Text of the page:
The Internet has grown from a small research network to a global information infrastructure that has assumed tremendous importance in our everyday life. The success of the Internet can partly be attributed to the congestion control algorithm in the Transmission Control Protocol (TCP). However, TCP is now showing signs of ageing and many of the assumptions made during its inception no longer hold true. With the incorporation of high speed, long distance links on the Internet and the deployment of access networks such as 802.11 LANs and multi-hop wireless mesh networks, TCP performance issues are becoming increasingly problematic.
TCP was designed to suit an environment where the Bandwidth-Delay Product (BDP) or ”pipe size” of the paths was typically less than ten packets and any packet loss inside the network was assumed to be due to overflow of router buffers. However, today, BDP of many Internet paths is orders of magnitude larger and with the proliferation of wireless LANs and multi-hop wireless networks, assuming congestion to be the only source of packet loss can be very constraining because (a) bit errors, hand-offs, multi-path fading etc., account for a significant proportion of lost packets and (b) responses to different kinds of losses need to be different.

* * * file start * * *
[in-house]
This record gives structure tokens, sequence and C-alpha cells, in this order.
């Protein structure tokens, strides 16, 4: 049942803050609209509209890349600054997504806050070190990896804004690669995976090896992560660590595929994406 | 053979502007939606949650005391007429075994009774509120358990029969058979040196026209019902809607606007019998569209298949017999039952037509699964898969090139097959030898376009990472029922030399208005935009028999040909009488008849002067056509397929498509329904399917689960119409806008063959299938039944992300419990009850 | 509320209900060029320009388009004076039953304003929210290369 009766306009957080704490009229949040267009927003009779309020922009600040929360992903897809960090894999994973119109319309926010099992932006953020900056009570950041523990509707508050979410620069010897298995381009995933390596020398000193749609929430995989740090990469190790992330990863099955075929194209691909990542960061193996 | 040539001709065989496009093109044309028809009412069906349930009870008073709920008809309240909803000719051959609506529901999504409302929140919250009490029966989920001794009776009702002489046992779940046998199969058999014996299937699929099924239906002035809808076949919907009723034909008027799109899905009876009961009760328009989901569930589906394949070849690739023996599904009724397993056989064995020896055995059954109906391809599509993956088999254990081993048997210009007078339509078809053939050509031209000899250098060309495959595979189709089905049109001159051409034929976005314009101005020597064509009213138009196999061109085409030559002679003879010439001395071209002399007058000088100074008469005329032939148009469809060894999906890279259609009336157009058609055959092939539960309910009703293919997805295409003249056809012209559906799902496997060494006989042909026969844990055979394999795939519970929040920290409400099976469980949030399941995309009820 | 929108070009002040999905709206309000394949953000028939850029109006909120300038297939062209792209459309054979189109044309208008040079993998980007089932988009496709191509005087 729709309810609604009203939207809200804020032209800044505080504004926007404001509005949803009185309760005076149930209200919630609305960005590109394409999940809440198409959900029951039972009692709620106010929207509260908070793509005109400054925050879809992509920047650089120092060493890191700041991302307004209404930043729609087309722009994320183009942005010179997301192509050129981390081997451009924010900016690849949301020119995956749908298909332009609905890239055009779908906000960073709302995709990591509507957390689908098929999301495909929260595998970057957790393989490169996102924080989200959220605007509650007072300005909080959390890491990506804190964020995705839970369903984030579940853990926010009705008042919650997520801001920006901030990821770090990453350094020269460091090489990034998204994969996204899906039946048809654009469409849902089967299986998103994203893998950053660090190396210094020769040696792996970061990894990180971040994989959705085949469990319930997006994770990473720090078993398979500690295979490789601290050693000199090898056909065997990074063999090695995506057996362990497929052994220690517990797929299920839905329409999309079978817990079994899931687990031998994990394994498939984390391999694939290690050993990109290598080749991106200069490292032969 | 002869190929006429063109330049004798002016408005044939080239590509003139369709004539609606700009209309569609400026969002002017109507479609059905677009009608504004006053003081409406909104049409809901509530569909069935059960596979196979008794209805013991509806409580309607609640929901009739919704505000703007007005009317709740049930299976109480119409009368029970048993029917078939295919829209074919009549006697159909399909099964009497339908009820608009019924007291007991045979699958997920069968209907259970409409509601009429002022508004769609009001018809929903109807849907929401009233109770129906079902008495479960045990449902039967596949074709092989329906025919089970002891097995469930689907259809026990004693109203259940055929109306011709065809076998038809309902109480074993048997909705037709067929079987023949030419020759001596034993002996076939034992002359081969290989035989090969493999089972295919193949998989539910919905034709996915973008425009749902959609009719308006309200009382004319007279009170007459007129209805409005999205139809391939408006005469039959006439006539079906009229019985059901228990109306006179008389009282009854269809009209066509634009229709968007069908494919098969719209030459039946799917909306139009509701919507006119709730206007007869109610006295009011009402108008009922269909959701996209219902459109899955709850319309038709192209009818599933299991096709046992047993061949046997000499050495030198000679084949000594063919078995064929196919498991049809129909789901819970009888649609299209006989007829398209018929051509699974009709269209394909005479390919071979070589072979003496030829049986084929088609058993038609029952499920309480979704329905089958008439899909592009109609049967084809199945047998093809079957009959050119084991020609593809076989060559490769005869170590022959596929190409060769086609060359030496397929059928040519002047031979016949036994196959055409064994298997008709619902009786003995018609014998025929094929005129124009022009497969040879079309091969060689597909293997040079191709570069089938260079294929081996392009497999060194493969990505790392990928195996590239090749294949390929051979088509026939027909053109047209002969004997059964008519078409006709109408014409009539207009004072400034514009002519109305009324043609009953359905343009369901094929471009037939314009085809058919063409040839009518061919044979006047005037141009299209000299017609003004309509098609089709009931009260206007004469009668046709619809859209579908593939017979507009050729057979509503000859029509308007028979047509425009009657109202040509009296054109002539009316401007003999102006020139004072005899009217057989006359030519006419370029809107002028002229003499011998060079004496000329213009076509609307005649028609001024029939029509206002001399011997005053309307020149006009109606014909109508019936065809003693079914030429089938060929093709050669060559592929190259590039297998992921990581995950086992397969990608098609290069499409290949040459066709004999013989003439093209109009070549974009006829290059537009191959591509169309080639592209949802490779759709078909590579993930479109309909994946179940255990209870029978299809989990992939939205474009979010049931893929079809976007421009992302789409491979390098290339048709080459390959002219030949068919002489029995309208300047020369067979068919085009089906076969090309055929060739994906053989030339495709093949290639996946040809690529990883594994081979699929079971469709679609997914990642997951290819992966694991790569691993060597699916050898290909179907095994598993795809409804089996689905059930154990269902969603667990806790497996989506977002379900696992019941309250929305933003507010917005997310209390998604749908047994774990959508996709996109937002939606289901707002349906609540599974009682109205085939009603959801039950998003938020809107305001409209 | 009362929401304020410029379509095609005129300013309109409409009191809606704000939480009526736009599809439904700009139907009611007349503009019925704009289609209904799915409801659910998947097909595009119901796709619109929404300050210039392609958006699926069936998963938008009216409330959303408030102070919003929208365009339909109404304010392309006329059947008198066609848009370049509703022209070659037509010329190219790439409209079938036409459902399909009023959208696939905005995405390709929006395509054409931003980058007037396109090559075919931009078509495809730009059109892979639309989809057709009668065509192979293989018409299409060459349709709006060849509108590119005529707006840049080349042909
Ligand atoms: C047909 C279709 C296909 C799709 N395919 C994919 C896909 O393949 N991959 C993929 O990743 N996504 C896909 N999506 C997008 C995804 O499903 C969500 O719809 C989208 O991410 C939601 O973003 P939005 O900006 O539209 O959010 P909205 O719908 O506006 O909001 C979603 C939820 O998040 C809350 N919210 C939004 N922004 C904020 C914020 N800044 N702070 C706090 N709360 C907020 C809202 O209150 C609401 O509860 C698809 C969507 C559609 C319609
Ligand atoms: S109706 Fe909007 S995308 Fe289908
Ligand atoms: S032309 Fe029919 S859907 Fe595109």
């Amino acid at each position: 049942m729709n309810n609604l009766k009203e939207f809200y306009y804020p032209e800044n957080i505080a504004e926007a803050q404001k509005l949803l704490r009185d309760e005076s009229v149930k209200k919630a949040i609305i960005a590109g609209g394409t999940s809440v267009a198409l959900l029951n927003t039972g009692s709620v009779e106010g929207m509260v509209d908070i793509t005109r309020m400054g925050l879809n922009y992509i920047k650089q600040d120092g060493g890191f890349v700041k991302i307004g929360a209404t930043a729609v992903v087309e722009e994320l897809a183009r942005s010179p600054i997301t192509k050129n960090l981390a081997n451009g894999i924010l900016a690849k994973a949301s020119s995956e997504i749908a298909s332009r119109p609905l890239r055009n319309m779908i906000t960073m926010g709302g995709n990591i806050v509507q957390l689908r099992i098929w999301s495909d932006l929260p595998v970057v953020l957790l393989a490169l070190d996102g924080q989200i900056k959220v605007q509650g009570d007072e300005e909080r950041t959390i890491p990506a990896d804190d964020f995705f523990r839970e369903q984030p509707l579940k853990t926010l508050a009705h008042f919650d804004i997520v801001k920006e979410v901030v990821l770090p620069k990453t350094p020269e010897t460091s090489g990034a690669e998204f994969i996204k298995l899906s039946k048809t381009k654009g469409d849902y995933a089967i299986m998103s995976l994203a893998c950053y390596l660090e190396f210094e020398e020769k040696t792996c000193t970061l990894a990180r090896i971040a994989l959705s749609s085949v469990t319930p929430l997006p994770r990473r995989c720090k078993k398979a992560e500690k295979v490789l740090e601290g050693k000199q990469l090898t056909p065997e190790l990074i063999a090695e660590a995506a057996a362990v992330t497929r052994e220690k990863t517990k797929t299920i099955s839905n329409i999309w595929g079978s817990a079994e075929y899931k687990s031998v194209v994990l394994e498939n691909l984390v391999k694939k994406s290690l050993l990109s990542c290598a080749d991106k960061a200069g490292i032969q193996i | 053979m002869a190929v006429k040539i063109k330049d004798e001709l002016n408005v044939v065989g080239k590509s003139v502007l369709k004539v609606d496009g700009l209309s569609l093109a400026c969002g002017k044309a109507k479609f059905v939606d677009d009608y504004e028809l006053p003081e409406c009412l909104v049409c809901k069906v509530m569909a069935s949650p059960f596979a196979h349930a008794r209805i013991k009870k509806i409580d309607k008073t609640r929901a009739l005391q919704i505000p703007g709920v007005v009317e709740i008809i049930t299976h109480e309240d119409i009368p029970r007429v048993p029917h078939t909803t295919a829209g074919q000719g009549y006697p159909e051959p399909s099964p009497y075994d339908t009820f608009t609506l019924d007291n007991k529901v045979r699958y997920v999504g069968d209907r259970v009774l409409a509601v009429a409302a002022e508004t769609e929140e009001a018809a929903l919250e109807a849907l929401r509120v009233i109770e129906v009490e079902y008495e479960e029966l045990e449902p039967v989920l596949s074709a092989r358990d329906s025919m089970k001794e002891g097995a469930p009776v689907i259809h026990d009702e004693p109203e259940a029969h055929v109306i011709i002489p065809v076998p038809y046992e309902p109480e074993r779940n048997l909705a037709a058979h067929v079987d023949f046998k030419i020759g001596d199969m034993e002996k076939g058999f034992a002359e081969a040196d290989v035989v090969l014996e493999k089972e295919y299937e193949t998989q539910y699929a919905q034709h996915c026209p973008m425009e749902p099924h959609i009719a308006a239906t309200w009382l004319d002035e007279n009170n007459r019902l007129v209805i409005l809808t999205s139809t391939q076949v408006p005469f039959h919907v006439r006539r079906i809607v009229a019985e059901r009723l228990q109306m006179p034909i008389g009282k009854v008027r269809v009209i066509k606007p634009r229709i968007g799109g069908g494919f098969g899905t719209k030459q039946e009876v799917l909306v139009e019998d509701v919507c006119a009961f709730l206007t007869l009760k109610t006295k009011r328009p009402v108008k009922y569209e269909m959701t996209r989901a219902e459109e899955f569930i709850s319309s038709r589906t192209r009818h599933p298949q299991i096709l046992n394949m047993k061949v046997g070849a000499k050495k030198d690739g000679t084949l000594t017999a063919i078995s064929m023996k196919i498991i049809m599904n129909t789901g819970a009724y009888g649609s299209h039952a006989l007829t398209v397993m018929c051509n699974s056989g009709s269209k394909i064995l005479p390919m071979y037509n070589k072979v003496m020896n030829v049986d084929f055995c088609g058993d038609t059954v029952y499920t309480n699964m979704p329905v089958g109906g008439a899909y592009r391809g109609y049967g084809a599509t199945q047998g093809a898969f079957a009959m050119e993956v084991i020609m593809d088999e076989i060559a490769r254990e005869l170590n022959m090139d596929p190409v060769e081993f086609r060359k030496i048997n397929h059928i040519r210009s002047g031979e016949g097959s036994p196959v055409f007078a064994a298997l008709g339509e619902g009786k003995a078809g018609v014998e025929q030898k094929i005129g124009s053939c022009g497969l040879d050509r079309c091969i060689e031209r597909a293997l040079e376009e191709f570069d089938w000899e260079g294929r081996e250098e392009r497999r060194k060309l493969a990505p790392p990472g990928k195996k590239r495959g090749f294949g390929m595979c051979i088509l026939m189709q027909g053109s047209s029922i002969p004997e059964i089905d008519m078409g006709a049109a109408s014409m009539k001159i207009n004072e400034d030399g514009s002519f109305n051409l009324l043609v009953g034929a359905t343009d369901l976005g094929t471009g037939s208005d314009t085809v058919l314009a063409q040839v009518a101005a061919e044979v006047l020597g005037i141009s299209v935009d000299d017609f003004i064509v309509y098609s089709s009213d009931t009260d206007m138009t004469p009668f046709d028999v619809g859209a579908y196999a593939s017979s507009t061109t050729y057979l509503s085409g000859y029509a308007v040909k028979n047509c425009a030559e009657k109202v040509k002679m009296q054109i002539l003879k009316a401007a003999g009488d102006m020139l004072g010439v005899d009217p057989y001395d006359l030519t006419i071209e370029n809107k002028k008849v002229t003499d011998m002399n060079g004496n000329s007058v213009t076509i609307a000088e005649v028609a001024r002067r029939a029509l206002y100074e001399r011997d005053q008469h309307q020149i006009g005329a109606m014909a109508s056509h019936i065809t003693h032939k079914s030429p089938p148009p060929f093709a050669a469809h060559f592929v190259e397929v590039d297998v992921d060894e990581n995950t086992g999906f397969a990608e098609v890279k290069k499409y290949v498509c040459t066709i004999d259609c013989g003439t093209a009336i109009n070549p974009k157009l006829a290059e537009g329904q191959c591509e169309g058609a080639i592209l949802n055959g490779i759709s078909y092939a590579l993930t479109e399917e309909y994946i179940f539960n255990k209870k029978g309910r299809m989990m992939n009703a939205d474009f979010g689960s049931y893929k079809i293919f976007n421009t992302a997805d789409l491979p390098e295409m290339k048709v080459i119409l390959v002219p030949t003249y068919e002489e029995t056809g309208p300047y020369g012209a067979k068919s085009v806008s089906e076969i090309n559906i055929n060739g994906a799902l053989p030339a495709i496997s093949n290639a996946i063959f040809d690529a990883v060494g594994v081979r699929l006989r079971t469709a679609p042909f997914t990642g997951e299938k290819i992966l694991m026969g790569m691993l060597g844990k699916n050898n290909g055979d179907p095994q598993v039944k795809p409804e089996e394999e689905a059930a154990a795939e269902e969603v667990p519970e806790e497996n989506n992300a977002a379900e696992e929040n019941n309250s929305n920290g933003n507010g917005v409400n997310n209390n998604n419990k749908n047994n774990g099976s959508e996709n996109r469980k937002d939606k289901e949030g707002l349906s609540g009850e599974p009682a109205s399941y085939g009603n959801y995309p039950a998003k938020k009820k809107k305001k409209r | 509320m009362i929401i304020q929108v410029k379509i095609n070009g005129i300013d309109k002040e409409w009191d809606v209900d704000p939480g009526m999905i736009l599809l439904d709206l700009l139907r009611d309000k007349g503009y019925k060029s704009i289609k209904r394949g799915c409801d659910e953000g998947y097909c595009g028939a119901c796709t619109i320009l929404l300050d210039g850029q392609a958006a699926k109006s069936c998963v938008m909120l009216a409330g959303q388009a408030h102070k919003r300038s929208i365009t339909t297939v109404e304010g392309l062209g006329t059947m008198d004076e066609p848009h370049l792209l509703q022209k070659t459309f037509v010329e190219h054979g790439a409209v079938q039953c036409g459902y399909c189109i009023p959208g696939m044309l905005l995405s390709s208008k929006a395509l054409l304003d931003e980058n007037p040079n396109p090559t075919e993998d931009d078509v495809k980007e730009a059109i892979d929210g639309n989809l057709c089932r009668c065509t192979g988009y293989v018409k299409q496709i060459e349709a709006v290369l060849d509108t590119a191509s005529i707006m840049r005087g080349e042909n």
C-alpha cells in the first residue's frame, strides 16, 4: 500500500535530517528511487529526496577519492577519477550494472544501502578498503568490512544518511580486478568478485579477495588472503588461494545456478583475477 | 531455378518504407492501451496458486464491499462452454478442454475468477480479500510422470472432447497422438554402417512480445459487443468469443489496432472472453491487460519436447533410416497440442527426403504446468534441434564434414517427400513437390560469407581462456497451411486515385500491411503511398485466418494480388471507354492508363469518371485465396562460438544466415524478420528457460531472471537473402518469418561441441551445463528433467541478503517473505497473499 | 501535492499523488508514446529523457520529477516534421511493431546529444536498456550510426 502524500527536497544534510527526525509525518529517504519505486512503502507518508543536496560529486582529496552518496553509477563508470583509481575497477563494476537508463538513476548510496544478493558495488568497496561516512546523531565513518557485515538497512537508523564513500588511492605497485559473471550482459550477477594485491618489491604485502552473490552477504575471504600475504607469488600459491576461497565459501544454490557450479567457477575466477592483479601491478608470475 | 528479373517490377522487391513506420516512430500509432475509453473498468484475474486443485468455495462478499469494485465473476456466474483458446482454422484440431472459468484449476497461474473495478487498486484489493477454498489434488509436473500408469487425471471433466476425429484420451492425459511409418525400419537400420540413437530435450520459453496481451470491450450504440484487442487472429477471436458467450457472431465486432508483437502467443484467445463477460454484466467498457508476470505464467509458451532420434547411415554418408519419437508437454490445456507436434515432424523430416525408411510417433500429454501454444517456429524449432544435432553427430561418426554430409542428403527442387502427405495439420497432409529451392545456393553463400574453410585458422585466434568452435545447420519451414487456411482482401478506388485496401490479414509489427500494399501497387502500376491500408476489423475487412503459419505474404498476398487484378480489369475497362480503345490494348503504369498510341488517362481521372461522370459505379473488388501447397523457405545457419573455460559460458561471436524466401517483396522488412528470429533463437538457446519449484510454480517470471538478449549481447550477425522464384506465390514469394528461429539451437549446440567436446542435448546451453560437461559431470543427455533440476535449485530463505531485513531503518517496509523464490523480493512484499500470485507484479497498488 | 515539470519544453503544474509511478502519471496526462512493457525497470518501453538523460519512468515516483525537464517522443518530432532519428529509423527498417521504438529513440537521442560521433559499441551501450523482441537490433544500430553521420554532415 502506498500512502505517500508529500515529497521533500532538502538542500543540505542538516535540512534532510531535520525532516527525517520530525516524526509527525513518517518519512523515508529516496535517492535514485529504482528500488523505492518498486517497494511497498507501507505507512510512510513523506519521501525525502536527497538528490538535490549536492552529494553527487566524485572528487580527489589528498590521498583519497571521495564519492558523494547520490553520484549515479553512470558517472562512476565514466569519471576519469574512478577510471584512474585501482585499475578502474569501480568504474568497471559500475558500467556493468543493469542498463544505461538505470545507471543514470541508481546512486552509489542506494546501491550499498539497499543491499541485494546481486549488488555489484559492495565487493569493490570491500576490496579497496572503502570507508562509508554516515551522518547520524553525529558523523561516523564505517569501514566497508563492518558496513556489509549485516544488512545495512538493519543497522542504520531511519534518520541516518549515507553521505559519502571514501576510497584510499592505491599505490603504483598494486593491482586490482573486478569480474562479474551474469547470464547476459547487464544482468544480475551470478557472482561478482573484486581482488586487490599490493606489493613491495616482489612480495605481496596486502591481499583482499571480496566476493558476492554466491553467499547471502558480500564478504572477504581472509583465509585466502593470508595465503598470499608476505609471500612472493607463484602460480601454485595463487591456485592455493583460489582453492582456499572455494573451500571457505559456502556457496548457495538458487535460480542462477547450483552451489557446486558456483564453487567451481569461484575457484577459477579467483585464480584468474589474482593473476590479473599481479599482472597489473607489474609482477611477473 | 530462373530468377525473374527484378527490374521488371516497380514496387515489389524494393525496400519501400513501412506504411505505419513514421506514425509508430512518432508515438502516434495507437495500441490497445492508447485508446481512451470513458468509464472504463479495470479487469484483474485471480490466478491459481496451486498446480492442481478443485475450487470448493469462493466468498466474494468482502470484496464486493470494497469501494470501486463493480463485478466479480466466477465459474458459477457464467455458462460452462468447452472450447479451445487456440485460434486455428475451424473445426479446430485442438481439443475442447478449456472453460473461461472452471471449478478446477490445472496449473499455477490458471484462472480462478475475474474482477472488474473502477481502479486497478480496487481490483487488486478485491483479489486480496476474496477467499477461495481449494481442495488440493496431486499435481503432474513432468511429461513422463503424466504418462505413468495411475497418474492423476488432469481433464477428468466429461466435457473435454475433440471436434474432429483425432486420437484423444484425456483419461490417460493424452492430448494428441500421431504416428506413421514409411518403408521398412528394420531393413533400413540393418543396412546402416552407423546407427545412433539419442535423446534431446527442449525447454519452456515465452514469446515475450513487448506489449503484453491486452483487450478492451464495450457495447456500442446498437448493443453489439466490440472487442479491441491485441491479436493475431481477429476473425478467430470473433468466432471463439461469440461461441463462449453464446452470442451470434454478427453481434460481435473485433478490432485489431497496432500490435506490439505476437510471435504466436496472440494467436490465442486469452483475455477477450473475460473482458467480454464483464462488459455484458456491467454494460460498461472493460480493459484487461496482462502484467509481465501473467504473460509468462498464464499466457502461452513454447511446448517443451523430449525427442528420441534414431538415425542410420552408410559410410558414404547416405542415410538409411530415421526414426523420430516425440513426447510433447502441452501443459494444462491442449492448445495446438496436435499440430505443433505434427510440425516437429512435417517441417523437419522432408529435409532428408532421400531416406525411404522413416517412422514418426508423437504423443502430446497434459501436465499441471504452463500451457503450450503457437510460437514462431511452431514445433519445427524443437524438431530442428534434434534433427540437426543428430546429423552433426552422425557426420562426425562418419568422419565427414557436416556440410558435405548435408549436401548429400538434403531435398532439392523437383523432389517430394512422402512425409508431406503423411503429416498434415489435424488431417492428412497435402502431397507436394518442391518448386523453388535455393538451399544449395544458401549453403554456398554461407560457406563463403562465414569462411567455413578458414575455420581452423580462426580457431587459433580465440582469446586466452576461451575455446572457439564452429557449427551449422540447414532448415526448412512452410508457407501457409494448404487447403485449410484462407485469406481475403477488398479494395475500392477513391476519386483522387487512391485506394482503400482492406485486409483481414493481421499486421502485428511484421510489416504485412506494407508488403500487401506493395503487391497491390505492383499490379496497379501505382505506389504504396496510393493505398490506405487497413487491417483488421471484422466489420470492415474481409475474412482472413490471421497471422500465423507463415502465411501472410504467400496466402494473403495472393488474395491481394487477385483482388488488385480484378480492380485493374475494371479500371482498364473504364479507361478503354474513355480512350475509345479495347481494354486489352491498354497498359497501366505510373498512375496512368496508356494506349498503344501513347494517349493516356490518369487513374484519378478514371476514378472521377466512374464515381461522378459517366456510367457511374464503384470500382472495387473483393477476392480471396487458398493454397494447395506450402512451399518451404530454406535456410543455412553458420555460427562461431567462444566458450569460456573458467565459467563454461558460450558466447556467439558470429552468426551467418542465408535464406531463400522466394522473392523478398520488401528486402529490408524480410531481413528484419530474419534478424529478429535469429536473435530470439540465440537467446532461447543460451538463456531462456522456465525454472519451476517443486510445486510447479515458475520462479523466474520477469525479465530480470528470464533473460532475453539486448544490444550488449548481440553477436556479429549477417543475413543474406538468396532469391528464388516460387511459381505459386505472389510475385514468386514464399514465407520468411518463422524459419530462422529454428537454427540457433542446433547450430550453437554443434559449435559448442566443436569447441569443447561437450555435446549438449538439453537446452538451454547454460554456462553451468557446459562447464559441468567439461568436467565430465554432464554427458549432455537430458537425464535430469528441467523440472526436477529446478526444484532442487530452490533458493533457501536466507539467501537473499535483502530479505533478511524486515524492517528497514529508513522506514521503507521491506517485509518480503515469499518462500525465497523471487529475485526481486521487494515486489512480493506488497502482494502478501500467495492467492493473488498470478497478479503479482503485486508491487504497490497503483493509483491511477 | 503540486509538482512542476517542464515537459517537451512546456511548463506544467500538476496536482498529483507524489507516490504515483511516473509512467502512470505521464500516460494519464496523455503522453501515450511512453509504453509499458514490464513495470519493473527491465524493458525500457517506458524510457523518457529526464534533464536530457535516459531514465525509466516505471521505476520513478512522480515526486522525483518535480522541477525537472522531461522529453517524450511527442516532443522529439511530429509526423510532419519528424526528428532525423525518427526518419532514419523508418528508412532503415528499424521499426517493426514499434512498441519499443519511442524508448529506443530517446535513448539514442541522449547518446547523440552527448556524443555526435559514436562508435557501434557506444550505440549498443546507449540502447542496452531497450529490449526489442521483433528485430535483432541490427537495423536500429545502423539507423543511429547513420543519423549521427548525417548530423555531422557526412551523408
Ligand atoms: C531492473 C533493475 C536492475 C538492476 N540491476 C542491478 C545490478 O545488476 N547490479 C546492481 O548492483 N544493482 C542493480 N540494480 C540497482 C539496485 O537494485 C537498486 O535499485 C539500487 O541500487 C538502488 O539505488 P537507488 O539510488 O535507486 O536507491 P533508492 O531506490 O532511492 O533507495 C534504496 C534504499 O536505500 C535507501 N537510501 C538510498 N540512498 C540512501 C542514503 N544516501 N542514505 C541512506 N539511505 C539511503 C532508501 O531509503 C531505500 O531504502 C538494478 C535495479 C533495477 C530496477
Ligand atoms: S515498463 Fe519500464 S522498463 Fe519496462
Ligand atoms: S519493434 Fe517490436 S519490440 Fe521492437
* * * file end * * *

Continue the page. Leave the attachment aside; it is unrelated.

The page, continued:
This project aims to investigate TCP
performance in dense Access Point (AP) deployments and simple multi-hop
wireless mesh networks. Specifically, we plan to quantify starvation issues in
such scenarios that have been reported in prior studies using simulations. We
then aim to develop schemes for addressing these issues in such networks.
· Daniel Mosse
· Ihsan Ayyub Qazi
· Taieb Znati
We are using Emulab for conducting our experiments.